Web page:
Widow of White Bear Lake man found dead in beer cooler files wrongful death suit

The body of Todd Keeling was found in Cooler 331 in SunTrust Park, home of the Atlanta Braves.

The body of Todd Keeling was found in Cooler 331 in SunTrust Park, home of the Atlanta Braves. Associated Press

Todd Keeling of White Bear Lake was an inventor, and he loved beer.

Ever since he graduated from college, he’s been tinkering with an invention he called his passion project: the perfect beer-tapping technology. By the time he was 48, the father of four had his own patented beer-dispensing system—“Draftwell”—that was supposed to drastically cut down pour times. He’d even installed it in two Major League Baseball stadiums, including Target Field.

In June of last year, he was supposed to set up Draftwell in a third location: SunTrust Park, home of the Atlanta Braves. He promised his invention would cut down the average pour time from 14 seconds to five, according to an article in the New York Post.

He went down to Georgia to complete the installation, took an overnight shift before a game day, and that was the last time anyone would see him alive. His body was found the following day in a concession stand beer cooler. Investigators found no signs of foul play.

But his widow, Angela Keeling, is claiming someone is responsible for Todd’s death. According to a wrongful death lawsuit she's filed, the construction team in charge of the installation received an email before the incident that could have saved Todd’s life. It allegedly said there were some “issues” with the door release mechanisms in coolers throughout the stadium.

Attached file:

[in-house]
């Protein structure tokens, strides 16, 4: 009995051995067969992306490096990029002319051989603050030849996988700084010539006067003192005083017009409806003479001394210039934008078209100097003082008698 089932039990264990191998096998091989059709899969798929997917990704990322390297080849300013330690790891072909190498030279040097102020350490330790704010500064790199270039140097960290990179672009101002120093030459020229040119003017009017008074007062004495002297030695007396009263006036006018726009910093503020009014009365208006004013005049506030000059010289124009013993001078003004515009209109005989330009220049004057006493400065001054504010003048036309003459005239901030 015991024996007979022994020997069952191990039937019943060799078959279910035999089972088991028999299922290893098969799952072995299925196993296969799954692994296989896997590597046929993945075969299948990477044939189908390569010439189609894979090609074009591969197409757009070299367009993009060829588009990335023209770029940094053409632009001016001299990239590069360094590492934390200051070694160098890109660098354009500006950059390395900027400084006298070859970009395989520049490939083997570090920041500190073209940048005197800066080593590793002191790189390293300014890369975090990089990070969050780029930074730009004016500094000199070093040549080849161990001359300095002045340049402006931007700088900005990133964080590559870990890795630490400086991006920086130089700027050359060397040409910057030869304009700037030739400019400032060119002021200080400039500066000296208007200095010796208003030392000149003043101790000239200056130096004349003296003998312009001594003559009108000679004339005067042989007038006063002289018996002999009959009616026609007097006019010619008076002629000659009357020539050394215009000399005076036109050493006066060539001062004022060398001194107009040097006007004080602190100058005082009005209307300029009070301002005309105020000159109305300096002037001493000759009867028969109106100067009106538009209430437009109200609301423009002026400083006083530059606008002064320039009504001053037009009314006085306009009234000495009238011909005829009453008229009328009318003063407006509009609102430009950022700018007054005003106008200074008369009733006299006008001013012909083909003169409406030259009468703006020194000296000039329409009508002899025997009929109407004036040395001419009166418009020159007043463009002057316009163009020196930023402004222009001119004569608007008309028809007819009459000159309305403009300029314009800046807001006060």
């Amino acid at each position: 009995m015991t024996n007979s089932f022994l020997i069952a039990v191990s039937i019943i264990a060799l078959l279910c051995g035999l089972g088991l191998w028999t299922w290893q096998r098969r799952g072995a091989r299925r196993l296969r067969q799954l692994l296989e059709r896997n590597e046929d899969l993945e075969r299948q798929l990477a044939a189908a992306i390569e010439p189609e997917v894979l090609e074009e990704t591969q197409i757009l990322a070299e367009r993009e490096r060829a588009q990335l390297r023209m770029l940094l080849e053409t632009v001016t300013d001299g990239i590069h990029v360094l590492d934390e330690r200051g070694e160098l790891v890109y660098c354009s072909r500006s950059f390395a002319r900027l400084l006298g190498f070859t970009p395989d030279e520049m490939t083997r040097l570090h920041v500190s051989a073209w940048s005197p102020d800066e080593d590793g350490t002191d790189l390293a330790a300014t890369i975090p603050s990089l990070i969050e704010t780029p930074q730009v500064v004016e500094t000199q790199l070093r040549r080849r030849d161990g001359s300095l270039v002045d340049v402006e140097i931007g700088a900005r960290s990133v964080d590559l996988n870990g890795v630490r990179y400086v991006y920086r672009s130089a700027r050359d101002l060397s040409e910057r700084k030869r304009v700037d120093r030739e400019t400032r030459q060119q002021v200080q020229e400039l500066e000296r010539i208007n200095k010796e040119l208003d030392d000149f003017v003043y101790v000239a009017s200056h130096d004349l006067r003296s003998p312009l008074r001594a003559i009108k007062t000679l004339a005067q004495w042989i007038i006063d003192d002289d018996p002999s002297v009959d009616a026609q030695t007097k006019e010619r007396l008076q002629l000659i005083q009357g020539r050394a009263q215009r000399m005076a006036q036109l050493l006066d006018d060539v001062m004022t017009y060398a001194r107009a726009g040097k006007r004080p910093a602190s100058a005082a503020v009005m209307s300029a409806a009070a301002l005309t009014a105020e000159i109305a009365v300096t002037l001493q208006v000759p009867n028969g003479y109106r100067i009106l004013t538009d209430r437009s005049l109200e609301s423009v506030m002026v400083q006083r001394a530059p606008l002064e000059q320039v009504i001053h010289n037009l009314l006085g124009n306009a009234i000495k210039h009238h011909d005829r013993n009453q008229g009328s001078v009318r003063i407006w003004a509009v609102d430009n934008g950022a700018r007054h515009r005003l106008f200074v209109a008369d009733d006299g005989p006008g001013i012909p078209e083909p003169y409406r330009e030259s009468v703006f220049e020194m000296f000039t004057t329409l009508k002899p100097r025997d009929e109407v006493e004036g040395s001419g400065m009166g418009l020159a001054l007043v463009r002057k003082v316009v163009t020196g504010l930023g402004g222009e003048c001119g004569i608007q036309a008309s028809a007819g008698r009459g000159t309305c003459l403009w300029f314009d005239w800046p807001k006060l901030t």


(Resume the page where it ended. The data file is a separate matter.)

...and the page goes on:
The lawsuit also says the builders should have known about some carbon dioxide leaks throughout the draft beer system—including Cooler 331, where Todd was working. It posits that while Todd was busy installing Draftwell, carbon dioxide began to seep into the space, threatening to poison him.

According to the Cobb Business Journal, the rest was just a matter of time. Investigators determined he died of asphyxia due to carbon dioxide exposure. They couldn’t find any evidence that he tried to use the door—or his cellphone, for that matter. That could have been because he was “so disoriented” from breathing the toxic air that he couldn’t save himself.

The complaint argues that the construction team and the Braves knew about the leaks and the faulty doors, and should have fixed them before Todd even got on the scene.

Angela is seeking damages for Todd’s pain and suffering, the mental anguish to herself and her family, the loss of her husband’s earnings, medical expenses, funeral expenses, and more—basically, “all other damages permissible under Georgia law.” She didn’t respond to interview requests.

Atlanta Braves spokesperson Beth Marshall declined to comment. 

His death also seems to have sabotaged Draftwell. Earlier this year, the company announced it was “suspending operations for the foreseeable future.” Day-to-day operations without Todd had proven to be “more difficult than initially thought.”

“While the entire team is handling this loss in different ways, we all recognize what a unique individual Todd was,” a company statement said. Their founder and president had been a “gregarious,” “fun-loving,” “loyal” man, and a “passionate inventor.”

It asked readers to get themselves a “well-poured draft beer, pause… and enjoy time spent with friends and family.”